Samsung’s latest Galaxy S7 teaser is beating us over the head with water resistance


You know what, Samsung? We get it. You saw that we were a little unhappy with some of the changes for last year’s Galaxy S6, dropping cool GS5 features like storage expansion and water resistance, and now with the Galaxy S7 nearly ready to land, you’re making sure that you don’t repeat past mistakes. For the past few days now, Samsung’s really been teasing its upcoming Unpacked event, and make allusions as to what we can expect from “the next Galaxy.” We’ve already seen Samsung Indonesia hint pretty strongly at the return of water resistance for the GS7 (even if that “GS7e” everyone’s seeing in the company’s video could just be a GS6e+), and now Samsung Mobile’s Twitter account is getting in on the same sort of action, posting its own waterproof GS7 teaser a little earlier this morning.

This is only the latest in a series of short teaser videos Samsung’s been tweeting, with the last two focusing on camera features. There’s not a whole lot to this new one, but we’re hard-pressed to interpret this phone-dropped-in-pool routine as anything other than a tacit admission of the GS7’s return to water resistance.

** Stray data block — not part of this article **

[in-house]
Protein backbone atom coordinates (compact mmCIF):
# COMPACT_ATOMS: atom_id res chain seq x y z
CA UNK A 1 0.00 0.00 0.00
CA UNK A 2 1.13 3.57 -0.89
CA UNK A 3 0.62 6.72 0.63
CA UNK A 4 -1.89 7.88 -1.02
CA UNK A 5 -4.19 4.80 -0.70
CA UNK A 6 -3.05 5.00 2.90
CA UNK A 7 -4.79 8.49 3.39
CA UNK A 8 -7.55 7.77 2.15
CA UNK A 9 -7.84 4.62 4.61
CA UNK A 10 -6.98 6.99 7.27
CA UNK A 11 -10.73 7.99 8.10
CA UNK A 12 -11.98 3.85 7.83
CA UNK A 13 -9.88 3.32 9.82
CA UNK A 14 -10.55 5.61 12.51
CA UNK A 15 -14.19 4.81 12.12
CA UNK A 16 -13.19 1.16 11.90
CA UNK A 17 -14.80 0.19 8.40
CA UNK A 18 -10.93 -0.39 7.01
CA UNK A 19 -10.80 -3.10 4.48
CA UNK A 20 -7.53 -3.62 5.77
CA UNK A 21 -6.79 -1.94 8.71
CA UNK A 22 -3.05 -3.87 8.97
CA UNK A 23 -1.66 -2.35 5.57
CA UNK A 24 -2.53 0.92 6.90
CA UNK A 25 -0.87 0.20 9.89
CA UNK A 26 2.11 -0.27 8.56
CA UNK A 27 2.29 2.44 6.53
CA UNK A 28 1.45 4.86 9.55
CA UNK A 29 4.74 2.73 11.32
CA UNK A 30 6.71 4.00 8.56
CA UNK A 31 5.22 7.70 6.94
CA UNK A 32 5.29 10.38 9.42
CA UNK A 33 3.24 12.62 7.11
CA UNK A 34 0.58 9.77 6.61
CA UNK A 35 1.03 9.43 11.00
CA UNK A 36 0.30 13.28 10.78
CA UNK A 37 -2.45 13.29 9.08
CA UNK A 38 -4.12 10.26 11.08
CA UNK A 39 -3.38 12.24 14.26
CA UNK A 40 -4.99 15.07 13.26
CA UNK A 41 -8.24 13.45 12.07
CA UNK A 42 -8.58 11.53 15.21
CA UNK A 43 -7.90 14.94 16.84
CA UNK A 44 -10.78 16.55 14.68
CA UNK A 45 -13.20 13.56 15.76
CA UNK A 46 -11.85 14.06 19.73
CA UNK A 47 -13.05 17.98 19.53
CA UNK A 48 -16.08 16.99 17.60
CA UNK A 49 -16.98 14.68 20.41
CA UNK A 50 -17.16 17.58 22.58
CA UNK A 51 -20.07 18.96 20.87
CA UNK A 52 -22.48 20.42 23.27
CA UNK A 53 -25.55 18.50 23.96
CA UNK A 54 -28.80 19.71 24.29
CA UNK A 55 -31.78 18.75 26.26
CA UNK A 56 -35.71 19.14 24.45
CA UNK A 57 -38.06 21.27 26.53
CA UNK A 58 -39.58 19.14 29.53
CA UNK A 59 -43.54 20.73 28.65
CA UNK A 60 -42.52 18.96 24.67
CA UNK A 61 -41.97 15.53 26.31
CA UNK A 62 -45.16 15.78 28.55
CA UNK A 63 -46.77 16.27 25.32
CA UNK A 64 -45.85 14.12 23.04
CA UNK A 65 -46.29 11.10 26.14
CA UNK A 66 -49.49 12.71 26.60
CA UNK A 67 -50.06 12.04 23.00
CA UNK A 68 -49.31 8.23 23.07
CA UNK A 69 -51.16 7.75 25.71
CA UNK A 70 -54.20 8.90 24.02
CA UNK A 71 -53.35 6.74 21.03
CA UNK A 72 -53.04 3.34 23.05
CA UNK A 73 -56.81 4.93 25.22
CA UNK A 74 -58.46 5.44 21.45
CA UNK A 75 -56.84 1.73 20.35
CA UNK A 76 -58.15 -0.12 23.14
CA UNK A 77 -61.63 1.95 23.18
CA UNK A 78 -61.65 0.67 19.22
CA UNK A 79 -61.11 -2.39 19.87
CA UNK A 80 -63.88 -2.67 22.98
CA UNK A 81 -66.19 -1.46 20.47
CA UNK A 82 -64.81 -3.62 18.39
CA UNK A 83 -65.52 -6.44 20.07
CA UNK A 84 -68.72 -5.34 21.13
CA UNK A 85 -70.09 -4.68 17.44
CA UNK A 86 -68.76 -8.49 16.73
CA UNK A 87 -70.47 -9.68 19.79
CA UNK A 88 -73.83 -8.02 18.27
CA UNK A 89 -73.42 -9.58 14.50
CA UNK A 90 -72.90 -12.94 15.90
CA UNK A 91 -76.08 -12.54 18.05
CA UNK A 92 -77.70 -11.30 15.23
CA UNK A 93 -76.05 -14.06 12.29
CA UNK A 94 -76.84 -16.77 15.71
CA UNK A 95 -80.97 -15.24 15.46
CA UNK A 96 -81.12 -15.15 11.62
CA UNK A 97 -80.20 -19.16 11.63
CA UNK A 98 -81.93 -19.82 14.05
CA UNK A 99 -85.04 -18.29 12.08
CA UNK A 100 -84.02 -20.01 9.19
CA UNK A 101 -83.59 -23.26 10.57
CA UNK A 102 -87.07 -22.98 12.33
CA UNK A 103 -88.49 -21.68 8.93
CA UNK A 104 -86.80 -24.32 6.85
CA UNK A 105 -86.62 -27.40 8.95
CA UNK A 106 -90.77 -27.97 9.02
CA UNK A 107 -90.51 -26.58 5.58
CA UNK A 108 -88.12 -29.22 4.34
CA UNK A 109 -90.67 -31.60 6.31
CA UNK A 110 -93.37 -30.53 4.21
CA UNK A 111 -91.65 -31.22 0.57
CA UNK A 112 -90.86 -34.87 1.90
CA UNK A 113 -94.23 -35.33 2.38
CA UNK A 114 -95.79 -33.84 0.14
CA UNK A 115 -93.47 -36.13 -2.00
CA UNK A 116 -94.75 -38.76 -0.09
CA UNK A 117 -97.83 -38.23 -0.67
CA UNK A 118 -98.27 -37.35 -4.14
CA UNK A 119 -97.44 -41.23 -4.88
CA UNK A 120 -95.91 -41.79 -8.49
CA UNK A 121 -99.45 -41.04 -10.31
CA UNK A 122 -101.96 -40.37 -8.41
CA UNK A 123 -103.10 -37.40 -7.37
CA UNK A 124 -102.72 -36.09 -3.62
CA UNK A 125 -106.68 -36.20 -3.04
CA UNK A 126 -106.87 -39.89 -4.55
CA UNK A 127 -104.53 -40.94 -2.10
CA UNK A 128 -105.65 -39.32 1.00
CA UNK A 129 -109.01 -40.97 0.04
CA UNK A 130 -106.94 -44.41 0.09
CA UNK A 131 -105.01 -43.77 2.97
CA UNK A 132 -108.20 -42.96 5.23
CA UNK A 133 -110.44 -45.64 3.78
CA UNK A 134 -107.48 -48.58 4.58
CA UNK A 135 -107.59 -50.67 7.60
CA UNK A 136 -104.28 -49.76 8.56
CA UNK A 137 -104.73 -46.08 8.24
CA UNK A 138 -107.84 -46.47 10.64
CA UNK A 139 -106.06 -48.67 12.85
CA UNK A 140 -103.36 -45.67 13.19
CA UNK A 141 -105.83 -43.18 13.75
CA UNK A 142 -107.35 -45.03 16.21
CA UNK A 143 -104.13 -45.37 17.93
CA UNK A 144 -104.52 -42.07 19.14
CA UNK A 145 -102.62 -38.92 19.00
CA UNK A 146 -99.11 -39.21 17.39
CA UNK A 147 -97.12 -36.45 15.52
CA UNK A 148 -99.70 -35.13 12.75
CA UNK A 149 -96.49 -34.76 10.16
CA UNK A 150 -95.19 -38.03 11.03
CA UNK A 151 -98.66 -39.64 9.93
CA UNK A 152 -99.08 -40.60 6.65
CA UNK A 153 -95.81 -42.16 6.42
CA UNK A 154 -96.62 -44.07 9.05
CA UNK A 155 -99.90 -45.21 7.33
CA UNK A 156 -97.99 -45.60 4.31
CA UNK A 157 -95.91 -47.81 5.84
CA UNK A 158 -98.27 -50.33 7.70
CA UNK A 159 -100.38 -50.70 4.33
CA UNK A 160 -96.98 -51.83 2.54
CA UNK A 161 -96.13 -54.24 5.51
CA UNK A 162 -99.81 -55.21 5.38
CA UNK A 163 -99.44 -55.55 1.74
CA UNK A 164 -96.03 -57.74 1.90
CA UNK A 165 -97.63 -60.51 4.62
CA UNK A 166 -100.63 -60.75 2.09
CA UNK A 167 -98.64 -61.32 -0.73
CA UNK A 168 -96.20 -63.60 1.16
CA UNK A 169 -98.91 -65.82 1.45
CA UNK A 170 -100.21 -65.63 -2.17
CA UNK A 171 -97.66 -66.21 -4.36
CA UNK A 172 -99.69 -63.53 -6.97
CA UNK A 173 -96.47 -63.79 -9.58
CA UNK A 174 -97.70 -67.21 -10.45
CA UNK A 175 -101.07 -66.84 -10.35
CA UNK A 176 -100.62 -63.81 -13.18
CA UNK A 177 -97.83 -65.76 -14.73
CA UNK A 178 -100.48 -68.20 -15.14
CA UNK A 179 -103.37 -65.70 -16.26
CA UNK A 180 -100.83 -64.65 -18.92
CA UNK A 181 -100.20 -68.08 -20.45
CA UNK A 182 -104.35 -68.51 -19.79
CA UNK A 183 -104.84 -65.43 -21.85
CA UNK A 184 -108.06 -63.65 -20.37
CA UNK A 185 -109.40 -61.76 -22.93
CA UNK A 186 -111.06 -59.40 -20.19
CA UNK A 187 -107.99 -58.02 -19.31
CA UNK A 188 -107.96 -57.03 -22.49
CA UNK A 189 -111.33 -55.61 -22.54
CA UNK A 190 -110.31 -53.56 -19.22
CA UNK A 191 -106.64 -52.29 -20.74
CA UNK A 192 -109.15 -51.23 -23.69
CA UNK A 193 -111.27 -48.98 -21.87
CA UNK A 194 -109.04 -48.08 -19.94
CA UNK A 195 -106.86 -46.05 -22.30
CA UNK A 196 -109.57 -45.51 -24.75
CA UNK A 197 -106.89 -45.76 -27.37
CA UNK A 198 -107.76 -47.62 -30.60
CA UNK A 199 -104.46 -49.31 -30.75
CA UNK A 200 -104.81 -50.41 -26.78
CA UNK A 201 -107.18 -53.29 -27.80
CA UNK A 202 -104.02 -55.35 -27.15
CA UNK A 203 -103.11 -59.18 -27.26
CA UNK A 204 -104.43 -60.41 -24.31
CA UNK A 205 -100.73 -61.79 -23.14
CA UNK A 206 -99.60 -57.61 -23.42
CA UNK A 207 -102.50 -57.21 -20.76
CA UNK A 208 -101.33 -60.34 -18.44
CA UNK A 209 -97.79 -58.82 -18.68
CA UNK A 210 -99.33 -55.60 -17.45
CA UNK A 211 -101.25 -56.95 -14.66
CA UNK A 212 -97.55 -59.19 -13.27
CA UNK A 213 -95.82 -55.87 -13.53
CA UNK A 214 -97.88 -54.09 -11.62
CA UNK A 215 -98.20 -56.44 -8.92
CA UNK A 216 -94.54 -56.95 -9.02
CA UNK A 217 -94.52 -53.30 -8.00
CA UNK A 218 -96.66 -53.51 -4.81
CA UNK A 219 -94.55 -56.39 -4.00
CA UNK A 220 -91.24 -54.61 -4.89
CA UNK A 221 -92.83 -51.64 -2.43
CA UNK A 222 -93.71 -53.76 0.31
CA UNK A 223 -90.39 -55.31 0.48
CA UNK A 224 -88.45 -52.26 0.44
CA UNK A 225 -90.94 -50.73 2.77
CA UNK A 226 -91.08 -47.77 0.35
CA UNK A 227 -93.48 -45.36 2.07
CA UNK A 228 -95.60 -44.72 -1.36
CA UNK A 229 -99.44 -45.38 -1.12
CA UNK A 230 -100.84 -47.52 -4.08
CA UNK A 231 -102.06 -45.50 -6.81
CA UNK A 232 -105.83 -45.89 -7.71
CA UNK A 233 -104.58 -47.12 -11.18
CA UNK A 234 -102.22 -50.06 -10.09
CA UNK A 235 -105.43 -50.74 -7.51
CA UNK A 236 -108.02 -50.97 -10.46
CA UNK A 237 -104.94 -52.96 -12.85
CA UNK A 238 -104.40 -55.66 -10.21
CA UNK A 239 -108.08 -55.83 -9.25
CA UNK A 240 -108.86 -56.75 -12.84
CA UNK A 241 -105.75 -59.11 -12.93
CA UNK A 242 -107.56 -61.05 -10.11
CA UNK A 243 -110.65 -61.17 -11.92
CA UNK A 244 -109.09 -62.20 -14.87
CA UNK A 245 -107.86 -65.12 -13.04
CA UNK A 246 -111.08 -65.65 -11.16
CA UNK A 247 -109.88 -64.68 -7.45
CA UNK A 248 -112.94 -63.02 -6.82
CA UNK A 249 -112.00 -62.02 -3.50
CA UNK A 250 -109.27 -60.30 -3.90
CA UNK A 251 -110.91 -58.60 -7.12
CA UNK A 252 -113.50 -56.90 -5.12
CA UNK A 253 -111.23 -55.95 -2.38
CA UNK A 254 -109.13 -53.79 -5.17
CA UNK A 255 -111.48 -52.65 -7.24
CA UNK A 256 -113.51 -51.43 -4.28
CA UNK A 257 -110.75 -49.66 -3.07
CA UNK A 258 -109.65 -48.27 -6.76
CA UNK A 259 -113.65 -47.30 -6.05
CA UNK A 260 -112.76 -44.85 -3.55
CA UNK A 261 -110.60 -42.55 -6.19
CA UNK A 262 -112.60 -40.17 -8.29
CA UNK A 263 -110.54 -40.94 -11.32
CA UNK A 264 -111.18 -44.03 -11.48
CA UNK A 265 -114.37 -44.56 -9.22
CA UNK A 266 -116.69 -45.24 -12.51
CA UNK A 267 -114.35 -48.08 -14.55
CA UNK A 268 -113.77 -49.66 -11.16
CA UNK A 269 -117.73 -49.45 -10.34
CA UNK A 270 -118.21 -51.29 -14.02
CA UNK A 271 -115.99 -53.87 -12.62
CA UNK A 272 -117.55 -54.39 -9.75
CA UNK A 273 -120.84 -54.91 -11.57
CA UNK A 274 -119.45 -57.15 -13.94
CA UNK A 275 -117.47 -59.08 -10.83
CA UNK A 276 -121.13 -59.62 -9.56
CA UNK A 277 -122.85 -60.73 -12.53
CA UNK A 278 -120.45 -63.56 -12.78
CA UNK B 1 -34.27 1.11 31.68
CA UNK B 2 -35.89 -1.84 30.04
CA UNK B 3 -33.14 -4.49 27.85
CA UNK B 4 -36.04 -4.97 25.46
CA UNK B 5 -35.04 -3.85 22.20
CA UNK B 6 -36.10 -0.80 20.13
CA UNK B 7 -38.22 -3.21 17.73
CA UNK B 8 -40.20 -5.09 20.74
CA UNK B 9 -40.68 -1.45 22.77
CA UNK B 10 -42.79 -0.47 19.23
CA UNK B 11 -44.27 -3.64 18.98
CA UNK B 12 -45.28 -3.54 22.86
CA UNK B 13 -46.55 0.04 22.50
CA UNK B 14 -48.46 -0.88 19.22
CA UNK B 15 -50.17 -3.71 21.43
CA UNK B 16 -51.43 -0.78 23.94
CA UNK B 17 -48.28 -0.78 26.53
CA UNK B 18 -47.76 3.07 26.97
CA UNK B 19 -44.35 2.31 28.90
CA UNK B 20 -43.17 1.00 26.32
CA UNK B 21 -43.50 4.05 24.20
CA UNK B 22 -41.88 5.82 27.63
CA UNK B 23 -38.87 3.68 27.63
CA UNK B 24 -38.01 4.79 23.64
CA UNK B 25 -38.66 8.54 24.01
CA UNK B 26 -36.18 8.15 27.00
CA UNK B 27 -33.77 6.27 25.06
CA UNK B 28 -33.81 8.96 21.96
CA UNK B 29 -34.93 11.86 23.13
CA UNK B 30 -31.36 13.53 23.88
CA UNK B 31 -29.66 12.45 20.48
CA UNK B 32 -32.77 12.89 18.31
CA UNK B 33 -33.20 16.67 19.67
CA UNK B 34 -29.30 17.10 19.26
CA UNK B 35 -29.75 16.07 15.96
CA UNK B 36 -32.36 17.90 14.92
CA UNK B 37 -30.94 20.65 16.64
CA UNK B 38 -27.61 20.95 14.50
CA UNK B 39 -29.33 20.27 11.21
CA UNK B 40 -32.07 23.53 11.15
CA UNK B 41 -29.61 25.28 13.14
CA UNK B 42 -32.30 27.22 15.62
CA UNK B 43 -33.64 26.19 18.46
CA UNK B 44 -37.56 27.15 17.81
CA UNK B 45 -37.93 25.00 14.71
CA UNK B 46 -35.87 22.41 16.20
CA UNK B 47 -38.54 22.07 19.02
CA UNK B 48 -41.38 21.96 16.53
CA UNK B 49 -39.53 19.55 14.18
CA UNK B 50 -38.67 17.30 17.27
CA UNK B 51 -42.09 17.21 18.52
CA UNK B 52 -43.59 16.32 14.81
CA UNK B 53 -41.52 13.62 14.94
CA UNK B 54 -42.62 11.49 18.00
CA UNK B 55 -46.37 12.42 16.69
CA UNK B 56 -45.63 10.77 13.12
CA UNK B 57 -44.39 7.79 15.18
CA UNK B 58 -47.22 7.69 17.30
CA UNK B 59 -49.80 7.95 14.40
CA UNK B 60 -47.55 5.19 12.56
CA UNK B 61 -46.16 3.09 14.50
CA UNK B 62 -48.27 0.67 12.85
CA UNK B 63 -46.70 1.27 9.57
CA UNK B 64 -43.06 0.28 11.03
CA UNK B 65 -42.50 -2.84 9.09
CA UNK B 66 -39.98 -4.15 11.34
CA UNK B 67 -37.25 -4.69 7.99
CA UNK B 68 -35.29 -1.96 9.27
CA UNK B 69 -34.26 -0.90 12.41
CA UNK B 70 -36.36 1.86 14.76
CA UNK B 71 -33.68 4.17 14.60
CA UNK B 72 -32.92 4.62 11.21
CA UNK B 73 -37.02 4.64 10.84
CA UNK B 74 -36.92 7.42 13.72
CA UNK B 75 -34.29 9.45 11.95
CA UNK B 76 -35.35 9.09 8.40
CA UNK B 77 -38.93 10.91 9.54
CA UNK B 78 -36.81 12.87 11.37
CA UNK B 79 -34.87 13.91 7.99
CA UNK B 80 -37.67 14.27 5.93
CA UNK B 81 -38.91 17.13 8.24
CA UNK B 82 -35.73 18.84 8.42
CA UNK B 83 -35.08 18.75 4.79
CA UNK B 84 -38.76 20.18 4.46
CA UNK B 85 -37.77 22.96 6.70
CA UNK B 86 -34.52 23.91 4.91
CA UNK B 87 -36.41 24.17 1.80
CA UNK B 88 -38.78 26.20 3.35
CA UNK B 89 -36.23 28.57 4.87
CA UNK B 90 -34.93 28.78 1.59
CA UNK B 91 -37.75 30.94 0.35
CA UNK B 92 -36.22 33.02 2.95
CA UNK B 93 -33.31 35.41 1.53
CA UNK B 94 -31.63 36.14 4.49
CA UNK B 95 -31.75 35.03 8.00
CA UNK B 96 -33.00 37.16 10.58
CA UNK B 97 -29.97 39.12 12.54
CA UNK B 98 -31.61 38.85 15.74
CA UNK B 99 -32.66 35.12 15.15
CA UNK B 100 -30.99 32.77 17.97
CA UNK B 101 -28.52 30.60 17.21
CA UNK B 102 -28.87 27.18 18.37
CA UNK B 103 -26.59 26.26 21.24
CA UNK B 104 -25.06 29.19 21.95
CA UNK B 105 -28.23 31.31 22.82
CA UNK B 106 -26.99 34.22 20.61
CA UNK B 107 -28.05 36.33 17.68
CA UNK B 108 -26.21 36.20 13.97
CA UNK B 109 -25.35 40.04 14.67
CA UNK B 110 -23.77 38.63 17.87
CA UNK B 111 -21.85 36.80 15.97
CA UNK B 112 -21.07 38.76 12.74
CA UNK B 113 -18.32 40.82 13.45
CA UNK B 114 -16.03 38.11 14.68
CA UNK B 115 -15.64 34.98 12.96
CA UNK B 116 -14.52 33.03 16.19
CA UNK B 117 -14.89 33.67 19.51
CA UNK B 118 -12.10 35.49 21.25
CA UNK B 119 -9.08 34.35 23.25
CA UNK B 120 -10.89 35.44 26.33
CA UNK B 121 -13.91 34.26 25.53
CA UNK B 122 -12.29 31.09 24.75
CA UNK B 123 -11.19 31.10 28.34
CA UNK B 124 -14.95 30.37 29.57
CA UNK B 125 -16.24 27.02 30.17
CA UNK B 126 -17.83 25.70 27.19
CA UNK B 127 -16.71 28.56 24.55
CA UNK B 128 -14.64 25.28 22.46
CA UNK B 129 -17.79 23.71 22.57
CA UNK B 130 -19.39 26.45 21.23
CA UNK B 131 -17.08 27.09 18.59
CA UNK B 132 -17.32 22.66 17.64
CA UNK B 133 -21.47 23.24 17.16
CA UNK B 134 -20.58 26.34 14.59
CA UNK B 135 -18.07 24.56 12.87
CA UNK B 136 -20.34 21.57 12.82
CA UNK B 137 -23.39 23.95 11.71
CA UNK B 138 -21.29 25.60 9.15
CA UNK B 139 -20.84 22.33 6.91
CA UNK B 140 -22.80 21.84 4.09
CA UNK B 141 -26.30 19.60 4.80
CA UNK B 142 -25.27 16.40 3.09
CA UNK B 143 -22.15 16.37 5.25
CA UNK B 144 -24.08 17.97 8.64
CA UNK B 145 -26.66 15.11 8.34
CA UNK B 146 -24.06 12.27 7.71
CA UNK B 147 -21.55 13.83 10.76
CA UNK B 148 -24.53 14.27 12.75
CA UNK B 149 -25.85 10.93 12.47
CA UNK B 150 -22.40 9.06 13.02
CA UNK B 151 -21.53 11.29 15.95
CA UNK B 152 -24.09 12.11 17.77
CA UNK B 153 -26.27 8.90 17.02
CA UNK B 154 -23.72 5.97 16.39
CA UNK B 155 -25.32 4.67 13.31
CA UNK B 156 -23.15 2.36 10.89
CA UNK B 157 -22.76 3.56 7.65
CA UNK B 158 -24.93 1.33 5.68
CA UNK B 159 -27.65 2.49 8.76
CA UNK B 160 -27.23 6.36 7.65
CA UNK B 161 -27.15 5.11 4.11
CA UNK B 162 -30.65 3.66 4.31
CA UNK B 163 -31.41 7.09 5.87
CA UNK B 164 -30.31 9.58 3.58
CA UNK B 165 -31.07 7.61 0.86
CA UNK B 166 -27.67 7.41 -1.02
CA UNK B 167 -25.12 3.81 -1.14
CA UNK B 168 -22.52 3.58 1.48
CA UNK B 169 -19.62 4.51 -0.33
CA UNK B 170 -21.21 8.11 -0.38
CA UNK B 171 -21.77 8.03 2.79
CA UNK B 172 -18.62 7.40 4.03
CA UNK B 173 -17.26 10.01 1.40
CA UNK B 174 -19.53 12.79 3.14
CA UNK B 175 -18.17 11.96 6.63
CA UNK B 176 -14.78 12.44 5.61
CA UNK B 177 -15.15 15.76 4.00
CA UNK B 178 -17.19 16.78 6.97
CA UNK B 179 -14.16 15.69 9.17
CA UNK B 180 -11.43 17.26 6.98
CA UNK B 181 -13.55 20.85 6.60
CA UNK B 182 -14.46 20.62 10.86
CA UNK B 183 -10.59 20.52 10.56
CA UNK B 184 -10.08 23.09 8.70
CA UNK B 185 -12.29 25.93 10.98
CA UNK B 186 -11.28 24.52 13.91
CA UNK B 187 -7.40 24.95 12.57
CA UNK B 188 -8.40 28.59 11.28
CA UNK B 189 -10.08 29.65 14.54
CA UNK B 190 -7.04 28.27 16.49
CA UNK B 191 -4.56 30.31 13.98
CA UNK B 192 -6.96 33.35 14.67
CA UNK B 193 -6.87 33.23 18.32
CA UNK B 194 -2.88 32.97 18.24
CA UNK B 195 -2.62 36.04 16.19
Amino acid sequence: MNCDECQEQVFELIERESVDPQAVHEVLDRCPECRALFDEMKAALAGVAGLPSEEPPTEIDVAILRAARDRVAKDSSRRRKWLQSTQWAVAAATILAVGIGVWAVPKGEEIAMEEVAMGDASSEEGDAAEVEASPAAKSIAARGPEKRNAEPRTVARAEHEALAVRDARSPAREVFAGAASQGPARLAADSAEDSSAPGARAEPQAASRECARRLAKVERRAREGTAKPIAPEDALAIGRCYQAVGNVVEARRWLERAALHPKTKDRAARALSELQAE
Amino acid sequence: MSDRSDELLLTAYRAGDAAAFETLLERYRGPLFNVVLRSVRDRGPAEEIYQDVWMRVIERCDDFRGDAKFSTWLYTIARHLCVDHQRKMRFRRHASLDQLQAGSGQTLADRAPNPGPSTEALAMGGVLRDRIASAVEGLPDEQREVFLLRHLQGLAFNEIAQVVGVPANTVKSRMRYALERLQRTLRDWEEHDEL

While that’s definitely a welcome feature, is Samsung selling itself short with this attention it’s paying to bringing back old Galaxy-line capabilities? Is the Galaxy S7 at risk of looking like a newly revamped S5, rather than an extension of the Galaxy S family in its own right? Samsung’s got plenty of time to tease more GS7 features in advance of Sunday’s launch event, so we’re curious to see what the company’s marketing department has coming our way.

Source: Samsung (Twitter)
Via: SamMobile

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About The Author
Stephen Schenck

Stephen has been writing about electronics since 2008, which only serves to frustrate him that he waited so long to combine his love of gadgets and his degree in writing. In his spare time, he collects console and arcade game hardware, is a motorcycle enthusiast, and enjoys trapping blue crabs. Stephen’s first mobile device was a 624 MHz Dell Axim X30, which he’s convinced is still a viable platform. Stephen longs for a market where phones are sold independently of service, and bandwidth is cheap and plentiful; he’s not holding his breath. In the meantime, he devours smartphone news and tries to sort out the juicy bits

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